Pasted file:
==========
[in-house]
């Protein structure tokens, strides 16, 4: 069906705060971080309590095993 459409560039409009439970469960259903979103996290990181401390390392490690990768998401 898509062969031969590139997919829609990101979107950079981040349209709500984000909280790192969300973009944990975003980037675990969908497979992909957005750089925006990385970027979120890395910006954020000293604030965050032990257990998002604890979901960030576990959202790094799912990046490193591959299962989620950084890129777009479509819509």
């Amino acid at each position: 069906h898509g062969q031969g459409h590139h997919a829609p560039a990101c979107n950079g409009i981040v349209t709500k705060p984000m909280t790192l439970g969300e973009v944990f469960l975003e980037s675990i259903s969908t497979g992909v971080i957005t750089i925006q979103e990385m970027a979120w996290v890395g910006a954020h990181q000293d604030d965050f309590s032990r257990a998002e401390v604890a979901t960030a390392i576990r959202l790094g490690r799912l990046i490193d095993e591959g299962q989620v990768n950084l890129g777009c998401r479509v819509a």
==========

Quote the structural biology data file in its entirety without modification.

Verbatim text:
[in-house]
């Protein structure tokens, strides 16, 4: 069906705060971080309590095993 459409560039409009439970469960259903979103996290990181401390390392490690990768998401 898509062969031969590139997919829609990101979107950079981040349209709500984000909280790192969300973009944990975003980037675990969908497979992909957005750089925006990385970027979120890395910006954020000293604030965050032990257990998002604890979901960030576990959202790094799912990046490193591959299962989620950084890129777009479509819509």
């Amino acid at each position: 069906h898509g062969q031969g459409h590139h997919a829609p560039a990101c979107n950079g409009i981040v349209t709500k705060p984000m909280t790192l439970g969300e973009v944990f469960l975003e980037s675990i259903s969908t497979g992909v971080i957005t750089i925006q979103e990385m970027a979120w996290v890395g910006a954020h990181q000293d604030d965050f309590s032990r257990a998002e401390v604890a979901t960030a390392i576990r959202l790094g490690r799912l990046i490193d095993e591959g299962q989620v990768n950084l890129g777009c998401r479509v819509a």